История: history, story, thing, incident
Sometimes in Russian it’s the easy words that kill you.
Take, for example, история. It is Immediately recognizable as borrowed from abroad (originally from Greek), so you see it and think: Easy! I know this one. It’s “history.”
And so it is. It can be history as the past, preserved in memory and records: Этот день вошёл в историю как дата судебной реформы (This day went down in history as the date of judicial reform.) Or the record of a particular part of the past, either big — история Древней Греции (the history of Ancient Greece) — or small — история московского зоопарка (the history of the Moscow Zoo).
That’s easy, but the modifiers of history can make you scratch your head a bit. Древняя история is ancient history — got it. Современная история is modern history. So what’s новейшая история? Really modern history? Yesterday? This might be recent history or even, if it deals with events within the past year or so, “current events.”
What’s всемирная история (literally, “all-the-world history”)? How about “world history” or perhaps “all of human history”? What would you call известная история? How about “recorded history”?
But as you are beginning to see, история is much broader a term in Russian than history is in English, which opens the door to all kinds of false friends, semi-false friends, and misinterpretations. For example, история болезни (literally, “history of an illness”) is a case record or chart. You need to sit on your hands and not type “medical history,” since that covers all past illnesses, not just the one being treated (and is called, in case you were wondering, анамнез).
Another kind of история is a story — a narrative about something that happened. Я рассказываю историю, как через музыку и кино я попал в шахматы (I tell the story of how I got into chess through music and film.) This might also be любовная история, which on stage, screen, and in books is a love story. In real life, it can also be a love affair, romance, or, for the unromantic — a thing or fling. У них была краткая любовная история (They had a brief thing.) Or it could be a hoot: Мы долго сидели за столом, слушали как наш сосед рассказывал всякие смешные истории (We sat around the table for a long time, listening to our neighbor tell all kinds of funny stories.)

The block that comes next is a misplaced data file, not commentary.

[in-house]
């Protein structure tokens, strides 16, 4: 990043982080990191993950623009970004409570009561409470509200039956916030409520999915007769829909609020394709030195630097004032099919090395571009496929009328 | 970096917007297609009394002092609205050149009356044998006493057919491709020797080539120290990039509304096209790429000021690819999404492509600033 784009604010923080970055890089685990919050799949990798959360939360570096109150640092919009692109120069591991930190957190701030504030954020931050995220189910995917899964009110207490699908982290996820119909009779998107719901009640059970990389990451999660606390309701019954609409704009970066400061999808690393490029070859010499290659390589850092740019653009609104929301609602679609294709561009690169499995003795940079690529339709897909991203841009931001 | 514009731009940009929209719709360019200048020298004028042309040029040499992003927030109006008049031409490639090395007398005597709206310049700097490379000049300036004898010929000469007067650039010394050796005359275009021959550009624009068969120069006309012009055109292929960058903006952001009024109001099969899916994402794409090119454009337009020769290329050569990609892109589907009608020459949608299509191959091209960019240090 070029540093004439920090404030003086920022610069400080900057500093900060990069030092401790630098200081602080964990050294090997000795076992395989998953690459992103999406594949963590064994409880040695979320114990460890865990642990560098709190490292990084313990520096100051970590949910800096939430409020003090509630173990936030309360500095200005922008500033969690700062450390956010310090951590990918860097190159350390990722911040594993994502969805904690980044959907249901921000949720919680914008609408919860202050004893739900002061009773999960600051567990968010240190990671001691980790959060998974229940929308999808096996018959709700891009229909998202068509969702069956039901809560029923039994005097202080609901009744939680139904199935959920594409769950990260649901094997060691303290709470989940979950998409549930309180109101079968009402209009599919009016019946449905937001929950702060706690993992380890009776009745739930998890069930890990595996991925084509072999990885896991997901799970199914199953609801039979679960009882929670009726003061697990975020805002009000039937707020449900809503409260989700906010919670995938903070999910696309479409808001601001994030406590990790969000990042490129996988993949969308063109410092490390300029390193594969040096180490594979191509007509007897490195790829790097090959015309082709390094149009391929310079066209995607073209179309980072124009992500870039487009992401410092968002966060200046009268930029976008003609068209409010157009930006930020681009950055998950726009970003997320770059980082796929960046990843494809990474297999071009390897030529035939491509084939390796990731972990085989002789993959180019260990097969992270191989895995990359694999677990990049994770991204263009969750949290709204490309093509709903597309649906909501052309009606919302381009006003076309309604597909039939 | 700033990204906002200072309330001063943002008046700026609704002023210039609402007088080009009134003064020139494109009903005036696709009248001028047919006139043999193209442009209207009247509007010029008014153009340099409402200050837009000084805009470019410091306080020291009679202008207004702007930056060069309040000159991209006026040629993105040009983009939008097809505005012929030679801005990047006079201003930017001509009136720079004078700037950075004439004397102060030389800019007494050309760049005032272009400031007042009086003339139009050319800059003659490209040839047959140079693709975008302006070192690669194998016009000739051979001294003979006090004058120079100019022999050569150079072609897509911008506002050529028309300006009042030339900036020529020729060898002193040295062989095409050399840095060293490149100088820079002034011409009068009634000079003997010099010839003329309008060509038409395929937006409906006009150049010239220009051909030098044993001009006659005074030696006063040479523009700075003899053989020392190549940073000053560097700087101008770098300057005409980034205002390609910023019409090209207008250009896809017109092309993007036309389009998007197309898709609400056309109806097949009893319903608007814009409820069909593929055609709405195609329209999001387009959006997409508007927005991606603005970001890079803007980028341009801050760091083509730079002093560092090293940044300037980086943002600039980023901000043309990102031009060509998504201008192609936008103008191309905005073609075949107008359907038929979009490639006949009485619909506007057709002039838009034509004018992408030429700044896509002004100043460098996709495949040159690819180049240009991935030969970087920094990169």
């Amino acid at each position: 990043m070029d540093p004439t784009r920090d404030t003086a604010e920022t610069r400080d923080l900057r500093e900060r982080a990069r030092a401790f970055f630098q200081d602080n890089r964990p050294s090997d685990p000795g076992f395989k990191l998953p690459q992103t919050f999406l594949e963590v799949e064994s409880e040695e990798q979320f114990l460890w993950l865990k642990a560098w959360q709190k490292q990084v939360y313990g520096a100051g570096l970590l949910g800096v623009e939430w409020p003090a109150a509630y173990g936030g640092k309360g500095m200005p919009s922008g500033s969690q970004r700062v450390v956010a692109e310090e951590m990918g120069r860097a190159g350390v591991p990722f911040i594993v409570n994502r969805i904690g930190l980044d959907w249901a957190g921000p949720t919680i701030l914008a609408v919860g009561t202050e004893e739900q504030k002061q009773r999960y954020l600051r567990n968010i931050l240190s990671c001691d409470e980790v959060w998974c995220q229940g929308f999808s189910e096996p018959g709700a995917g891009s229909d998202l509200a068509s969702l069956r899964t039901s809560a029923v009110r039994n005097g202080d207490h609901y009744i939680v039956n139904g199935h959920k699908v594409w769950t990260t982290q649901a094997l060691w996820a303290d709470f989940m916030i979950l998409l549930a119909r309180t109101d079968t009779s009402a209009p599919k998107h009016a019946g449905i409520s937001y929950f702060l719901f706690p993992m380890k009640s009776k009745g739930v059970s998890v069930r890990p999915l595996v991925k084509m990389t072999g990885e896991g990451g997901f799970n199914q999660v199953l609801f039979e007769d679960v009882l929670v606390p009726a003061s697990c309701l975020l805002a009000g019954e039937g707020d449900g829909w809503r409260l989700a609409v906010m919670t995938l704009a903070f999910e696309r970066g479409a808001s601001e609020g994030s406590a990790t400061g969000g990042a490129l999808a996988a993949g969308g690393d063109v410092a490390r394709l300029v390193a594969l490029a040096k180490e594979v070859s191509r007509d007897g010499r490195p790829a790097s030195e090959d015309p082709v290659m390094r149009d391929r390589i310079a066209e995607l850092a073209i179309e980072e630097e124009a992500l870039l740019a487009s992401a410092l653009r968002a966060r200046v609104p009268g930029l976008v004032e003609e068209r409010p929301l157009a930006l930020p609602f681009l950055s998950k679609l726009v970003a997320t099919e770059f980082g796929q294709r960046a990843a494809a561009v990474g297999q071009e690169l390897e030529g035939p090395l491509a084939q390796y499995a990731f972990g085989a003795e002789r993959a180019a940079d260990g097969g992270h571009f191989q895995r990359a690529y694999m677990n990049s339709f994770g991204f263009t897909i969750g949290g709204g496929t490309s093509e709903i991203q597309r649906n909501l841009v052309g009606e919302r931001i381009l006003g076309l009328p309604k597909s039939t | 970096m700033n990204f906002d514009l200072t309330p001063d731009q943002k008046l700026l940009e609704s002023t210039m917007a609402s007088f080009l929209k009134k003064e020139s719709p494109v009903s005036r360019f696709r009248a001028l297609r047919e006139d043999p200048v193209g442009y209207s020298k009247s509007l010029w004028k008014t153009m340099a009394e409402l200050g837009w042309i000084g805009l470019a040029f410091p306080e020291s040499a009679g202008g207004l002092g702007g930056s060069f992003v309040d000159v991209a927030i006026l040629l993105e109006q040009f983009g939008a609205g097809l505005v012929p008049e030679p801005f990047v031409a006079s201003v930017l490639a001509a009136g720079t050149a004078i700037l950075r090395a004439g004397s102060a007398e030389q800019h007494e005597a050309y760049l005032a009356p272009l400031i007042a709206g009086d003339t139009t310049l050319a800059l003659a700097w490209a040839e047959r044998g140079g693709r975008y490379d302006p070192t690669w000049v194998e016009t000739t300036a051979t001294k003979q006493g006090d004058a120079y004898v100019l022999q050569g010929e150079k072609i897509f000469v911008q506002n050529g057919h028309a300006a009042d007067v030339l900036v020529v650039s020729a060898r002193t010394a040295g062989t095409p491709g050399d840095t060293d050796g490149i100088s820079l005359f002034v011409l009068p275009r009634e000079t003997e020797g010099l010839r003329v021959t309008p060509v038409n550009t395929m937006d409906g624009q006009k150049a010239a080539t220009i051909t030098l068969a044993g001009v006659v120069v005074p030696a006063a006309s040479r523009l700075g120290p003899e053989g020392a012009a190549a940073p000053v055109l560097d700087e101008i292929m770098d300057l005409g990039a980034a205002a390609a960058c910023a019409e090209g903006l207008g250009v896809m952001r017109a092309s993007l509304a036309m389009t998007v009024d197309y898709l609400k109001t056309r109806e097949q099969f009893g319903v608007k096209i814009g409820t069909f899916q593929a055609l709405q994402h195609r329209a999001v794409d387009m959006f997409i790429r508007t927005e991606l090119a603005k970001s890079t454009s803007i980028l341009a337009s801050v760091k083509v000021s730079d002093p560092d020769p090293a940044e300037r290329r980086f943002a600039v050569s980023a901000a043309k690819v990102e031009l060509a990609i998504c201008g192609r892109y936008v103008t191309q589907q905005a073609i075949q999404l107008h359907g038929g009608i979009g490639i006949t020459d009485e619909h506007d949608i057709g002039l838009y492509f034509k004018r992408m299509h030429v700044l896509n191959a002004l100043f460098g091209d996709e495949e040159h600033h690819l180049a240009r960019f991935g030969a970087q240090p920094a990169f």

But there’s also a dark kind of story: a mess, an ugly situation or incident. Most of the time in Russian you fall into them with the verbs попасть (to fall) or the slangier влипнуть (to slip, mess up). You can simply say: Он попал в историю (he got into a mess), although most of the time people like to add some color: Он влип в скандальную/некрасивую/неприятную историю (He got himself into an outrageous/nasty/bad situation.) Better to forget it: "Всей правды никогда никто не узнает, ― говорят в нефтяной компании. ― Давайте забудем об этой истории" (“No one will ever know the truth,” they say in the oil company. “Let’s forget the incident.”)
As I was pondering all of these kinds of histories and stories, a translation colleague pointed out that история has a new meaning, or rather a new set of meanings. It has become something of an “in” word, one of those all-purpose words that people use to cover everything, from an event to an object.
And like all “in” words, it’s a headache for translators. It could be “a thing,” like in this charming example: Любовь за деньги — это не моя история. (Being paid to love isn’t my thing.)
In many cases people use the phrase история про (literally “a story about”). I’d probably drop the “story” altogether, like in this traditional, shall we say, view of men and women: Мужчина – это история про экспансию, про движение вовне, женщина – история про сохранение, наполнение, про внутрь (Men are all about expansion, moving outward, while women are all about preservation and inclusion, their inner world.) Or maybe a parenthetical “like” will help: Лия Ахеджакова — это история про силу тишины. И про смиренность тишины (Lia Akhedzhakova is, like, the power of silence. With her it's all about the humility of silence.)
Sometimes история seems to replace “моё.” This is literally “mine” but often used to mean “for me.” Современная авангардная музыка – не моё (Modern avant-garde music is not for me.) So you might hear: Единый стиль в живописи — это не моя история (Painting in one style isn’t for me.)
One commentator, who can’t stand this usage, points out that история seems to have replaced тема (literally “topic”), another “in” word that he also loathes. Селфи — не моя тема (Selfies aren’t my thing.) Дети — это не моя тема (I’m not into kids.) And my favorite: Муж не занимается ремонтом, не его тема (My husband doesn’t do repairs. He’s just not into it.)
I have noticed one curious thing about this kind of “in” usage of both история and тема: whenever I hear it, I know I’m probably going to disagree with whatever statement they’re in.
Вот такая история. (That’s the story.)
Michele A. Berdy is a Moscow-based translator and interpreter, author of “The Russian Word’s Worth,” a collection of her columns. Follow her on Twitter @MicheleBerdy.